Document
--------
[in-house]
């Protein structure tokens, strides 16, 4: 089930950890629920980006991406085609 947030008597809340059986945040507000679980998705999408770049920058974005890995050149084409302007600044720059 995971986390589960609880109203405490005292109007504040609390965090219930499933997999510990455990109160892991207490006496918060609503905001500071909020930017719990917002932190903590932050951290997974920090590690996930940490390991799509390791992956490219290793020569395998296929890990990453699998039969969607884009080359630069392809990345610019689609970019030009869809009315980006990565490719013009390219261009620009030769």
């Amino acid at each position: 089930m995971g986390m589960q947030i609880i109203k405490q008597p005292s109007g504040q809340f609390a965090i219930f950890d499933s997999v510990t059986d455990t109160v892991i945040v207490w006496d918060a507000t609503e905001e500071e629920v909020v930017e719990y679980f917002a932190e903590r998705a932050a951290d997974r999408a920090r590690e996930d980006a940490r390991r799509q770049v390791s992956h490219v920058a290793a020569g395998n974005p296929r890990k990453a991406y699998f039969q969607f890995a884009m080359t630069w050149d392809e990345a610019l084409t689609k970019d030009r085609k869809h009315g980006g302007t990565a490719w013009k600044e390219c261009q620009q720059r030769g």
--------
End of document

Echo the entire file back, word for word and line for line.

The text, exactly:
[in-house]
């Protein structure tokens, strides 16, 4: 089930950890629920980006991406085609 947030008597809340059986945040507000679980998705999408770049920058974005890995050149084409302007600044720059 995971986390589960609880109203405490005292109007504040609390965090219930499933997999510990455990109160892991207490006496918060609503905001500071909020930017719990917002932190903590932050951290997974920090590690996930940490390991799509390791992956490219290793020569395998296929890990990453699998039969969607884009080359630069392809990345610019689609970019030009869809009315980006990565490719013009390219261009620009030769």
């Amino acid at each position: 089930m995971g986390m589960q947030i609880i109203k405490q008597p005292s109007g504040q809340f609390a965090i219930f950890d499933s997999v510990t059986d455990t109160v892991i945040v207490w006496d918060a507000t609503e905001e500071e629920v909020v930017e719990y679980f917002a932190e903590r998705a932050a951290d997974r999408a920090r590690e996930d980006a940490r390991r799509q770049v390791s992956h490219v920058a290793a020569g395998n974005p296929r890990k990453a991406y699998f039969q969607f890995a884009m080359t630069w050149d392809e990345a610019l084409t689609k970019d030009r085609k869809h009315g980006g302007t990565a490719w013009k600044e390219c261009q620009q720059r030769g």